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  • 1
    ISSN: 1432-0428
    Keywords: Diabetic neuropathy ; nerve blood flow ; sural nerve ; sural sensory conduction velocity ; temperature ; exercise
    Source: Springer Online Journal Archives 1860-2000
    Topics: Medicine
    Notes: Summary Severe microvascular disease exists at the stage of clinical diabetic neuropathy. A non-invasive test that will identify those diabetic subjects who will eventually develop neuropathy is essential for early intervention. Sural sensory conduction velocity was recorded (x 3) in 12 non-neuropathic diabetic subjects, 15 diabetic subjects with established neuropathy and 16 age-matched normal control subjects, before and after exercise to 80% age/sex predicted maximum heart rate. Fixed sural electrodes were used. Subcutaneous temperature was recorded by a needle thermocouple placed near the sural nerve. Sural sensory conduction velocity increased significantly after exercise in normal subjects (p〈0.01, mean increase 5.07 m/s) and non-neuropathic diabetic subjects (p〈0.02, mean increase 3.99 m/s) but not in neuropathic subjects (mean increase 0.99 m/s). Subcutaneous temperature rose significantly in normal subjects (p〈0.01, mean increase 2.07°C) and non-neuropathic diabetic subjects (p〈0.001, mean increase 2.52 °C) but not in neuropathic subjects (mean increase 0.15 °C). However, sural sensory conduction velocity increased by 1.2 m · s−1. °C−1 following direct warming of the limb in six neuropathic subjects which was comparable to that of normal and non-neuropathic subjects (1.49 and 1.48 m · s−1. °C−1). The impairment of exercise conduction increment in diabetic neuropathy suggests impaired nerve blood flow in diabetic neuropathy.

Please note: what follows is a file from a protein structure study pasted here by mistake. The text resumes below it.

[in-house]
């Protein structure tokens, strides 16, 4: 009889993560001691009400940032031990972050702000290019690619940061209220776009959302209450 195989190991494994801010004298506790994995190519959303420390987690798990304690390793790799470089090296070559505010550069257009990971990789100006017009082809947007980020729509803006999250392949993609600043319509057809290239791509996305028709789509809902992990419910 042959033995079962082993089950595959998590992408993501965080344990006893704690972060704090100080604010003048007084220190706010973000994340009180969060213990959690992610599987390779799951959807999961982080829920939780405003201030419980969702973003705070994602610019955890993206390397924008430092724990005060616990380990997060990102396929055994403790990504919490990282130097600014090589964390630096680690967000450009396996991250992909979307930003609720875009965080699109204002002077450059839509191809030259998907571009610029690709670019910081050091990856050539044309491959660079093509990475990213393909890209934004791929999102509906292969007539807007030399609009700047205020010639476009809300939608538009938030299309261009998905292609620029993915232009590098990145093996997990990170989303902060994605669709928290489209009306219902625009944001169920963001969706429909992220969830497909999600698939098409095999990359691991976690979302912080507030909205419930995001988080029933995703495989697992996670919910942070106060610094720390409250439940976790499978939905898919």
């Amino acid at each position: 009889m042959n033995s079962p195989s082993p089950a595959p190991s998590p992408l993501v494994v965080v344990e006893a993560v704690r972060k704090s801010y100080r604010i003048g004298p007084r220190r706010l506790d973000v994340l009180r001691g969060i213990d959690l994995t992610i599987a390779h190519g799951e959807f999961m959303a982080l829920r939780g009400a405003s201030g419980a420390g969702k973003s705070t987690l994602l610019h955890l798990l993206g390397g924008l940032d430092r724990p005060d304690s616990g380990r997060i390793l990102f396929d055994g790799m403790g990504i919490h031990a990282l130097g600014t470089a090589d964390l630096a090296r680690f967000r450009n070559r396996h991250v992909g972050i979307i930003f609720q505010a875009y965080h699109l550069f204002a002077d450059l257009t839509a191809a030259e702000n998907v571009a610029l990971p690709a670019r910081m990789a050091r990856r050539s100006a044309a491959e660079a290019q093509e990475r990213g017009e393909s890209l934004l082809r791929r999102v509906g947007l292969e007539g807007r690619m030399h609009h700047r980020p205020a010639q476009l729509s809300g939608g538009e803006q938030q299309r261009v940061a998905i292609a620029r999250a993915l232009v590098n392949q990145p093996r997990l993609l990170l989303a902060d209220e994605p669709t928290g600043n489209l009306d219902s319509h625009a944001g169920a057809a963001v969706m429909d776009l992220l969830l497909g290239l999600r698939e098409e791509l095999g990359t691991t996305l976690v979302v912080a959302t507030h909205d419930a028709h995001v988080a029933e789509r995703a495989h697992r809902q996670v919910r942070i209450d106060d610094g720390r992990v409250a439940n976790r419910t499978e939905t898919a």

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  • 2
    ISSN: 1432-0428
    Keywords: Keywords Diabetic neuropathy ; spectrophotometry ; sural nerve ; nerve blood flow ; oxygen saturation.
    Source: Springer Online Journal Archives 1860-2000
    Topics: Medicine